In conclusion, the VINAFH Registry is the first database on genetic screening and management of FH in the Vietnamese population. Moreover, we reported a novel variant in LDLR that were identified in our cohort. The likely occurrence of a complex of FH mutations suggests the need for a national FH genetic study. Based on the findings of this study with respect to the treatment strategies for Vietnamese FH patients, we propose the need for awareness and educational programs about FH for patients and doctors, so as to increase the number of diagnosed and treated patients. The VINAFH Registry had an important contribution in the formation of government agencies legislative acts concerning the establishment of FH as a socially and medically important disease and development of appropriate management strategies. Low- and middle-income countries might refer to our Registry to establish similar programs for the management of FH on the basis of genetic testing combined with opportunistic and cascade screening. The management strategies for FH should be implemented in a step-by-step manner on the basis of the personal and financial resources available in these countries.
Data Availability Statement
The original contributions presented in the study are included in the article/supplementary material, further inquiries can be directed to the corresponding authors.
The studies involving human participants were reviewed and approved by the Council for Science of the VNHI, Bach Mai Hospital (No. 183/VTM-BVBM) and the Council for Science of the Ministry of Science and Technology of Vietnam (No. 828/GXNDGTD-BKHCN). Written informed consent to participate in this study was provided by the participants’ legal guardian/next of kin.
T-HT and D-LD initiated the study, designed data collection tools, monitored data collection, cleaned and analyzed the data, and drafted and revised the manuscript. N-TK and M-NN monitored data collection, cleaned and analyzed the data, and revised the draft manuscript. T-TL and H-AL monitored data collection and revised the draft manuscript. All authors read and approved the final manuscript.
N-TK was supported by the “10 Countries” FH program, funded by the International Atherosclerosis Society (IAS) and Pfizer Independent Grants for Learning and Change (Grant ID: 10839501). Genetic testing was performed in-kind by the Department of Clinical Biochemistry, PathWest Laboratory Medicine (Western Australia) and the Department of Medical Biology and Genetics, Hanoi Medical University, and with the support of the BIMEDTECH Molecular Biology Laboratory.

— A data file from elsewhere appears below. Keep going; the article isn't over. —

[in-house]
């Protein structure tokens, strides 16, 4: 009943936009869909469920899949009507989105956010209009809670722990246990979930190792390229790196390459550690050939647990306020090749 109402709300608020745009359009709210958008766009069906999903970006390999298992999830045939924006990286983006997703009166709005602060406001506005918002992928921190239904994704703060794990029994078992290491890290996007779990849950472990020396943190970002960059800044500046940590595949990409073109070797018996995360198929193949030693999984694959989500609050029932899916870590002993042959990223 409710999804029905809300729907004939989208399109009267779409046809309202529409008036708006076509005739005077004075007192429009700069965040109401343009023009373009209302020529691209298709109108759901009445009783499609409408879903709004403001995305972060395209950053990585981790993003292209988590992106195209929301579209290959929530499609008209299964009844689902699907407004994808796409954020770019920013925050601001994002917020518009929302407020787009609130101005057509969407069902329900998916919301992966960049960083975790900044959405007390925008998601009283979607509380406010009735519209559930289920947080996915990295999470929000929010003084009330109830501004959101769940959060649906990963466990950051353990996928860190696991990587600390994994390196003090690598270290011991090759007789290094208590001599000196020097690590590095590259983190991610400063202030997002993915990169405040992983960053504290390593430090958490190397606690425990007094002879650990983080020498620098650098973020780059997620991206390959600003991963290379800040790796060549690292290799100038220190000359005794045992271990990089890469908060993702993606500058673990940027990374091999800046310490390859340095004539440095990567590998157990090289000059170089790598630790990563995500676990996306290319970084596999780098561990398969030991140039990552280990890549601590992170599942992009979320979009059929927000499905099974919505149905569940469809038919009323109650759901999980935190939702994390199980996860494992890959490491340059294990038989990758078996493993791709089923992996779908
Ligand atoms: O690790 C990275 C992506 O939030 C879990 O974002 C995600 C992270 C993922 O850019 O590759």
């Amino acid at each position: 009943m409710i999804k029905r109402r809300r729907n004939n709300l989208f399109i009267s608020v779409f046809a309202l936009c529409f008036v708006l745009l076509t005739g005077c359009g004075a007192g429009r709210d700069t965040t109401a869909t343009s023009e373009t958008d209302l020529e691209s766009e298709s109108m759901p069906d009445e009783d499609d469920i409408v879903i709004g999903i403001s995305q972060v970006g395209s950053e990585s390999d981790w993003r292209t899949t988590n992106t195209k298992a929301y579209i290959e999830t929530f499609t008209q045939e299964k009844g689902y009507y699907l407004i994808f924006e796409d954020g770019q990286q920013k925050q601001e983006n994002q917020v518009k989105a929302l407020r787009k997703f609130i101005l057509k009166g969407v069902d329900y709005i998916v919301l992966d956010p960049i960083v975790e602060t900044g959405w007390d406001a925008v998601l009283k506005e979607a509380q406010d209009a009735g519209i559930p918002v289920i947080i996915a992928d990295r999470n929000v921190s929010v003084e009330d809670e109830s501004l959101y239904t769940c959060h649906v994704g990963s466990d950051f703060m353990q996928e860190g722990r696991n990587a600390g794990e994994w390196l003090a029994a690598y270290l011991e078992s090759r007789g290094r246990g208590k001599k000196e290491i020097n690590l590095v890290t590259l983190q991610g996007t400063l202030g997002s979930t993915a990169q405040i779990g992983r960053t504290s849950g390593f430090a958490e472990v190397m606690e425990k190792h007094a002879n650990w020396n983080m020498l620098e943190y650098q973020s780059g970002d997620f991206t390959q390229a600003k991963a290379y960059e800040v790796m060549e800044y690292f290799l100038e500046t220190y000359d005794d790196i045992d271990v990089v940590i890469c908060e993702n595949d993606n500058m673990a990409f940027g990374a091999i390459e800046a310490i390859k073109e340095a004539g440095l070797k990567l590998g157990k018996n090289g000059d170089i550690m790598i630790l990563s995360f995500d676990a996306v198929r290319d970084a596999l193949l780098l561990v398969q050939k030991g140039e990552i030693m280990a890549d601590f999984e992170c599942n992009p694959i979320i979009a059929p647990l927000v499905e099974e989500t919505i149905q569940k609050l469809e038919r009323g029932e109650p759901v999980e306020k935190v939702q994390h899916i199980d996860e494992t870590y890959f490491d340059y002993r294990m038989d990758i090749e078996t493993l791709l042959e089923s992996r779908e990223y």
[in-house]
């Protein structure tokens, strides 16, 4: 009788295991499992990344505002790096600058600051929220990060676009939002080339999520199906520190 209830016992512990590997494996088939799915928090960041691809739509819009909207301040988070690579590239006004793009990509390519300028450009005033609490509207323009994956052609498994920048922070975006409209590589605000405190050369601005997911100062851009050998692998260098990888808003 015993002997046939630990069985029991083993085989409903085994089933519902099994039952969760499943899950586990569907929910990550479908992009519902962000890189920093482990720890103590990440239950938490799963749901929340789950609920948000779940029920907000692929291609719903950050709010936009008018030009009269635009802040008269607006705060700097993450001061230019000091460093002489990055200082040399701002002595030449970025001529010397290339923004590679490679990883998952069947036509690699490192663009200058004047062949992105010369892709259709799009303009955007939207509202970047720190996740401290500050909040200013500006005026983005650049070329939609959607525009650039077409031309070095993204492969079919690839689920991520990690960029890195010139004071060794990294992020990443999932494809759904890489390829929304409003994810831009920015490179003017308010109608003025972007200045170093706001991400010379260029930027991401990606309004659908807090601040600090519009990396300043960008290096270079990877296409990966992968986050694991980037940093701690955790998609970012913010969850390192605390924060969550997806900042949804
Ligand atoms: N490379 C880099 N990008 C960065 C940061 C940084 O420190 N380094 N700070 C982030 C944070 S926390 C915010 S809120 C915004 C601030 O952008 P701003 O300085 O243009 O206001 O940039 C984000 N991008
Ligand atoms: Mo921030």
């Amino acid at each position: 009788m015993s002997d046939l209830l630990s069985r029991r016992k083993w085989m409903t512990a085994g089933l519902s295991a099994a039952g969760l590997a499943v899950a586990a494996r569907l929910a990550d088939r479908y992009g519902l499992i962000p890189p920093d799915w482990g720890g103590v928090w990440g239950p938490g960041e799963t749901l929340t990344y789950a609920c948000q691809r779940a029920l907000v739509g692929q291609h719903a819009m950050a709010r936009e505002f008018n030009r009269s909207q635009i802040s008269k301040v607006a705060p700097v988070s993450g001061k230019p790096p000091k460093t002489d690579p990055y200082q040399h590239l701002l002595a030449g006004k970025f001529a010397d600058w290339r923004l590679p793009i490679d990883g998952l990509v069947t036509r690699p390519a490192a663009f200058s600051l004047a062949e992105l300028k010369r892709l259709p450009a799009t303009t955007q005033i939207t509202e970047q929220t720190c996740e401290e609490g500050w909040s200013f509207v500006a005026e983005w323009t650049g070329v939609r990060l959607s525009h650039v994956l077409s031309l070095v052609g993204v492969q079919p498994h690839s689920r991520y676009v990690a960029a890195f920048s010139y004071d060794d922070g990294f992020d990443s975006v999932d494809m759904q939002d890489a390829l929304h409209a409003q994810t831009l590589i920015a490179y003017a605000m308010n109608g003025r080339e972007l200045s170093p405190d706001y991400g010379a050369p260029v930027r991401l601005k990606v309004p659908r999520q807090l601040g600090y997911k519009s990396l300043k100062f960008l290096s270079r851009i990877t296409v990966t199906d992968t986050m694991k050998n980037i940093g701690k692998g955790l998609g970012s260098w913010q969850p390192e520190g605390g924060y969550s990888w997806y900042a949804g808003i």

Conflict of Interest
The authors declare that the research was conducted in the absence of any commercial or financial relationships that could be construed as a potential conflict of interest.
We acknowledge the team members from the “10 Countries Study” and the EAS-FHSC for their support to establish the VINAFH registry. We thank the medics and nurses from Bach Mai Hospital, medical staff at local health-care facilities, residences, and medical students at the Hanoi Medical University for their support of the FH screening program.
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Keywords: familial hypercholesterolemia, VINAFH Registry, low- and middle-income country, genetics, screening, treatment
Citation: Truong T-H, Do D-L, Kim N-T, Nguyen M-NT, Le T-T and Le H-A (2020) Genetics, Screening, and Treatment of Familial Hypercholesterolemia: Experience Gained From the Implementation of the Vietnam Familial Hypercholesterolemia Registry. Front. Genet. 11:914. doi: 10.3389/fgene.2020.00914
Received: 02 April 2020; Accepted: 23 July 2020;
Published: 14 August 2020.
Edited by:Alpo Juhani Vuorio, University of Helsinki, Finland
Reviewed by:Marco Savarese, University of Helsinki, Finland
Anjana Munshi, Central University of Punjab, India
Copyright © 2020 Truong, Do, Kim, Nguyen, Le and Le. This is an open-access article distributed under the terms of the Creative Commons Attribution License (CC BY). The use, distribution or reproduction in other forums is permitted, provided the original author(s) and the copyright owner(s) are credited and that the original publication in this journal is cited, in accordance with accepted academic practice. No use, distribution or reproduction is permitted which does not comply with these terms.
†These authors have contributed equally to this work